It’s no secret that people can’t get enough of reality television. Whether it’s 25 men competing to win the heart of The Bachelorette, or MTV’s The Real World where “people stop being polite and start getting real,” American TV audiences are intrigued by reality shows of all kinds. But before you reality viewers grow too attached to your favorite shows, it’s important to understand the reality behind the “reality” television production process.
While we’d all like to believe our favorite reality shows are based on true-life events, Michael Chomet, a NYC-based TV executive producer, says people should pay more attention to the credits following reality TV programs; often credit is given to “story producers” who play an important role in coming up with the “story arc” of a series.
“For example, the story producer may plan out the story arc of a program by saying, ‘OK, we want these particular characters to break-up by episode three, and get back together by episode eight,’” Chomet said.
Almost all reality shows are “soft scripted,” but the amount of scripting varies from show to show, Chomet said. While some are considered soft scripted, others are “hard scripted,” where the program’s “showrunner” will require cast members to say exactly the lines they are given.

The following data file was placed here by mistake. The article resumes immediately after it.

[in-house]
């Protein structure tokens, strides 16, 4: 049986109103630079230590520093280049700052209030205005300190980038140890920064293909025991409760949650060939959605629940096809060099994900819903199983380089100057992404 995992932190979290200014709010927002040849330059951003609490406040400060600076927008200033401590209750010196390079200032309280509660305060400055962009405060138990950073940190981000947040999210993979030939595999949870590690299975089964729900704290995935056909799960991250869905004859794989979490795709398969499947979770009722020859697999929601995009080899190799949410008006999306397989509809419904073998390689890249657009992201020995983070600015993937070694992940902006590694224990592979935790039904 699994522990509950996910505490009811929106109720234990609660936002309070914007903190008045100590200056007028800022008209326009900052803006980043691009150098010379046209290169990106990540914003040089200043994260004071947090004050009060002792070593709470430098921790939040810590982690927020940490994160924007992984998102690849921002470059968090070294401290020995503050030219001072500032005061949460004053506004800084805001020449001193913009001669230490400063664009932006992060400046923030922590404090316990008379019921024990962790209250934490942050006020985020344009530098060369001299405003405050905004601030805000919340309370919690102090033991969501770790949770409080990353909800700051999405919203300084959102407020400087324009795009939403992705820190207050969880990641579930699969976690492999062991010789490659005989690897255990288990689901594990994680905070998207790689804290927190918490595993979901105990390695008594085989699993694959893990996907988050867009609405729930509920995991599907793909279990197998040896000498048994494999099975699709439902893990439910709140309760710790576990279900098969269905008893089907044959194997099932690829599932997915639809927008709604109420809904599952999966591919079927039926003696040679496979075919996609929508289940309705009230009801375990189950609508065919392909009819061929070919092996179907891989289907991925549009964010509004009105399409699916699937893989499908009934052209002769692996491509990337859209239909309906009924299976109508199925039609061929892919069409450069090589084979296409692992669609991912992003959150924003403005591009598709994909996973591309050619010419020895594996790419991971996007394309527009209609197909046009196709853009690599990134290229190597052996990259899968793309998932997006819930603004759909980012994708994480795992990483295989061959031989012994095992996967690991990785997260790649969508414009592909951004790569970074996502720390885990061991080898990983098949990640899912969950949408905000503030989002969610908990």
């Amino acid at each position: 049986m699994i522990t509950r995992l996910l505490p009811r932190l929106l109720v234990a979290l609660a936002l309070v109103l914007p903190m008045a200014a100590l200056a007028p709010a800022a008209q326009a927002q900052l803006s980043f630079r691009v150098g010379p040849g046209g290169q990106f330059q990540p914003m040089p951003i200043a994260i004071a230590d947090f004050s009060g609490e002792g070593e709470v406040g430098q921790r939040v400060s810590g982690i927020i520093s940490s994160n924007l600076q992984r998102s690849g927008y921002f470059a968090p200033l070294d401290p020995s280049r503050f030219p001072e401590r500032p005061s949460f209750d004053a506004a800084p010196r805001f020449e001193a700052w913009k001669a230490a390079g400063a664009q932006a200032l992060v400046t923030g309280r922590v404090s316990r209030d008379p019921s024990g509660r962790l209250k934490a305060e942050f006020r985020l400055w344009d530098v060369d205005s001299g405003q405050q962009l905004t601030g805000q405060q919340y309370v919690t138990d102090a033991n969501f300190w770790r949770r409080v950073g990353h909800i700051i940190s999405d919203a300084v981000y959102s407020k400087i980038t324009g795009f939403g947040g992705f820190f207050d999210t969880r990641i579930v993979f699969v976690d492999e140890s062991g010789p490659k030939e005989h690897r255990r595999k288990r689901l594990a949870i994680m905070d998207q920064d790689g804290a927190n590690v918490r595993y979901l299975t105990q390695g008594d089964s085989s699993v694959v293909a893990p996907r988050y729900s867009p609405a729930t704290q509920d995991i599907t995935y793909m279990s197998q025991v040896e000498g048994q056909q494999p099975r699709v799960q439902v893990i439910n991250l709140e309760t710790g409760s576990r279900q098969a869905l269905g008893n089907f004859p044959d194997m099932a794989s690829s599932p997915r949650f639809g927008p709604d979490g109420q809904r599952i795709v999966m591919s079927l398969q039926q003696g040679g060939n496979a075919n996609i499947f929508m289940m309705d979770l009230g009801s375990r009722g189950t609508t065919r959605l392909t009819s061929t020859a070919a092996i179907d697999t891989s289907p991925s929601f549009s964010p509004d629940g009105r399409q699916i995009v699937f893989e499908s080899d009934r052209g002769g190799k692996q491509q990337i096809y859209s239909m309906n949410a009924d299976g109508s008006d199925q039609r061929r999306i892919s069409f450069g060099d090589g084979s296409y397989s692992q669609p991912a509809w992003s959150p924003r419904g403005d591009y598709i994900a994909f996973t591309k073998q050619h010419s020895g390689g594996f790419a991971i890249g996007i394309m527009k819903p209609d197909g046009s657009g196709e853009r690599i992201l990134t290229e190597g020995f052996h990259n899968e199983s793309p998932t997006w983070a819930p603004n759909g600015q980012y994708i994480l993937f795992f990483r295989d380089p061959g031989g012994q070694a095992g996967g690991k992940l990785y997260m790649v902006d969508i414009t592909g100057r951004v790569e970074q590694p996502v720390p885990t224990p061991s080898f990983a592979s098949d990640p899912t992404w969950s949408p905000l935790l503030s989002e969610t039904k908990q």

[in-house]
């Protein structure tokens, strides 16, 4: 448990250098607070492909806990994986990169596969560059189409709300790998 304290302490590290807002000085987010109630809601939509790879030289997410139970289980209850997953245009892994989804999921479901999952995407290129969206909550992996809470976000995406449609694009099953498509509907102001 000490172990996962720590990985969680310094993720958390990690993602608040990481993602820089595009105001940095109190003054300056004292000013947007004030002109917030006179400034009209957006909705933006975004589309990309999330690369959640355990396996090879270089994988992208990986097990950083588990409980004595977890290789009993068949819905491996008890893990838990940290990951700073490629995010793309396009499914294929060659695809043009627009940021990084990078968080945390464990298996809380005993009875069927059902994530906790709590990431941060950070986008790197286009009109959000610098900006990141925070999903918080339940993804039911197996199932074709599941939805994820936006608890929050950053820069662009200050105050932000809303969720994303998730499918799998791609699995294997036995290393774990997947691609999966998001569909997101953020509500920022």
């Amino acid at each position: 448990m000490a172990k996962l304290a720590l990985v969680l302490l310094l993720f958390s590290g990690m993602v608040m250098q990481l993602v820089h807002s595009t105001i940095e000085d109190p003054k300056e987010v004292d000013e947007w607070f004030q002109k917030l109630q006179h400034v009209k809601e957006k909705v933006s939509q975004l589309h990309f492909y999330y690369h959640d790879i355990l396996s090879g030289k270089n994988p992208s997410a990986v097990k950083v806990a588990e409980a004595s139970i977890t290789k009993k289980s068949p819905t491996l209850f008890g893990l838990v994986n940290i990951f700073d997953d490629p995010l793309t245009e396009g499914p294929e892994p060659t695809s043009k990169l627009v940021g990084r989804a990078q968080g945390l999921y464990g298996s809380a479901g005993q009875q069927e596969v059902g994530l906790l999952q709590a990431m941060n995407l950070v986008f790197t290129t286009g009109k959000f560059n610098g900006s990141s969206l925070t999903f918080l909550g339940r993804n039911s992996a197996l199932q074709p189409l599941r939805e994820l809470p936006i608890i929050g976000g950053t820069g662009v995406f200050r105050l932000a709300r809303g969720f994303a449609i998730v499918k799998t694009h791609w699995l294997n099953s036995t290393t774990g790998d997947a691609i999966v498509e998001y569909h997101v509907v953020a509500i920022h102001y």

David Rupel, an Emmy-award-winning reality TV showrunner, is no stranger to the concepts of soft and hard scripting. As Rupel explains in his Writers Guild of America article: How Reality TV Works, “the term unscripted is a fallacy.”
“No we don’t write pages of dialogue,” Rupel said,” But we do create formats, cast people based on character traits and edit scenes to create a powerful, intriguing tale.”
Now, the point of taking a behind-the-scenes look at reality TV is not to guilt you into endless remorse about having spent countless hours watching The Kardashians, nor is it intended to make you distrust reality TV forever. Instead, the goal is simply to make TV audiences aware, so that they can decipher between real-life and entertainment.
Abby Schneider, a junior at Illinois State University, says that even though she knows reality TV is scripted, it doesn’t discourage her from watching her favorite reality shows; although, she does care if it’s too scripted because she wants to believe in the storyline.
“For example, on The Bachelorette, the guys have been saying the sweetest things to [the bachelorette] and who knows if they meant it or not!” Schneider said.
When asked what her favorite thing about reality TV is, Schneider answered, “there’s always drama happening and it gives me something to do on boring nights.”
Whether you watch a given show for the exciting drama or another because it allows you a look into the lives of your favorite celebs, one thing is certain, no two shows operate identically and all reality shows are formatted so that they attract viewers. As Rupel put it, “In short, we are story tellers. We just get there a little differently.”